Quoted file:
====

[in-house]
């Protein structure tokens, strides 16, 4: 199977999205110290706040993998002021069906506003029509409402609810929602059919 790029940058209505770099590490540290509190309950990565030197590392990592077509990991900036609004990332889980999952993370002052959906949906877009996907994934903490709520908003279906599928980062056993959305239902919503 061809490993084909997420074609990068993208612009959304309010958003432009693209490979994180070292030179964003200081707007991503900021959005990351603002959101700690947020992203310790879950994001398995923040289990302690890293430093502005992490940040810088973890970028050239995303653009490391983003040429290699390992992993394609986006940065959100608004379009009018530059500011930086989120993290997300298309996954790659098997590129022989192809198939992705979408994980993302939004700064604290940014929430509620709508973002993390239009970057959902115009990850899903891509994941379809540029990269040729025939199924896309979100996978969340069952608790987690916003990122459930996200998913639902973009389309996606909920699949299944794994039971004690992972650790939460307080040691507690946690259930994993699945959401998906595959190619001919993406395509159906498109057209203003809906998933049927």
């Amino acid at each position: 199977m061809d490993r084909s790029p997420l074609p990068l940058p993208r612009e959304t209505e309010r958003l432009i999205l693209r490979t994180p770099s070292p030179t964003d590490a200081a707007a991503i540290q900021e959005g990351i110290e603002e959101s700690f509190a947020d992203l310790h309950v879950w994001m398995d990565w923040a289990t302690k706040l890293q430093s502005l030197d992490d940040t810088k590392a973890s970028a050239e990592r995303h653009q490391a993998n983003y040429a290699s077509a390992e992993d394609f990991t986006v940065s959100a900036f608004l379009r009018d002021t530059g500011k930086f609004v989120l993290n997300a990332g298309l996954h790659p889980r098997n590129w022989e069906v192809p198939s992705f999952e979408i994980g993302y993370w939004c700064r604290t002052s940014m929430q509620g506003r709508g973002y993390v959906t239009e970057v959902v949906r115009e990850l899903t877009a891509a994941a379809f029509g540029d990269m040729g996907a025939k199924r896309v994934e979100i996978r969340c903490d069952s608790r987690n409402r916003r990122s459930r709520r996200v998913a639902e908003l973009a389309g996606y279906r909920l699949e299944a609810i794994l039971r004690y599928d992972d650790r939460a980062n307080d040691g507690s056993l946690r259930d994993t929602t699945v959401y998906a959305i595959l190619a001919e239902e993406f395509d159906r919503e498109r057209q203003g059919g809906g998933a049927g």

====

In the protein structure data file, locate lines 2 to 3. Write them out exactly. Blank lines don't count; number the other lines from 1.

């Protein structure tokens, strides 16, 4: 199977999205110290706040993998002021069906506003029509409402609810929602059919 790029940058209505770099590490540290509190309950990565030197590392990592077509990991900036609004990332889980999952993370002052959906949906877009996907994934903490709520908003279906599928980062056993959305239902919503 061809490993084909997420074609990068993208612009959304309010958003432009693209490979994180070292030179964003200081707007991503900021959005990351603002959101700690947020992203310790879950994001398995923040289990302690890293430093502005992490940040810088973890970028050239995303653009490391983003040429290699390992992993394609986006940065959100608004379009009018530059500011930086989120993290997300298309996954790659098997590129022989192809198939992705979408994980993302939004700064604290940014929430509620709508973002993390239009970057959902115009990850899903891509994941379809540029990269040729025939199924896309979100996978969340069952608790987690916003990122459930996200998913639902973009389309996606909920699949299944794994039971004690992972650790939460307080040691507690946690259930994993699945959401998906595959190619001919993406395509159906498109057209203003809906998933049927």
């Amino acid at each position: 199977m061809d490993r084909s790029p997420l074609p990068l940058p993208r612009e959304t209505e309010r958003l432009i999205l693209r490979t994180p770099s070292p030179t964003d590490a200081a707007a991503i540290q900021e959005g990351i110290e603002e959101s700690f509190a947020d992203l310790h309950v879950w994001m398995d990565w923040a289990t302690k706040l890293q430093s502005l030197d992490d940040t810088k590392a973890s970028a050239e990592r995303h653009q490391a993998n983003y040429a290699s077509a390992e992993d394609f990991t986006v940065s959100a900036f608004l379009r009018d002021t530059g500011k930086f609004v989120l993290n997300a990332g298309l996954h790659p889980r098997n590129w022989e069906v192809p198939s992705f999952e979408i994980g993302y993370w939004c700064r604290t002052s940014m929430q509620g506003r709508g973002y993390v959906t239009e970057v959902v949906r115009e990850l899903t877009a891509a994941a379809f029509g540029d990269m040729g996907a025939k199924r896309v994934e979100i996978r969340c903490d069952s608790r987690n409402r916003r990122s459930r709520r996200v998913a639902e908003l973009a389309g996606y279906r909920l699949e299944a609810i794994l039971r004690y599928d992972d650790r939460a980062n307080d040691g507690s056993l946690r259930d994993t929602t699945v959401y998906a959305i595959l190619a001919e239902e993406f395509d159906r919503e498109r057209q203003g059919g809906g998933a049927g």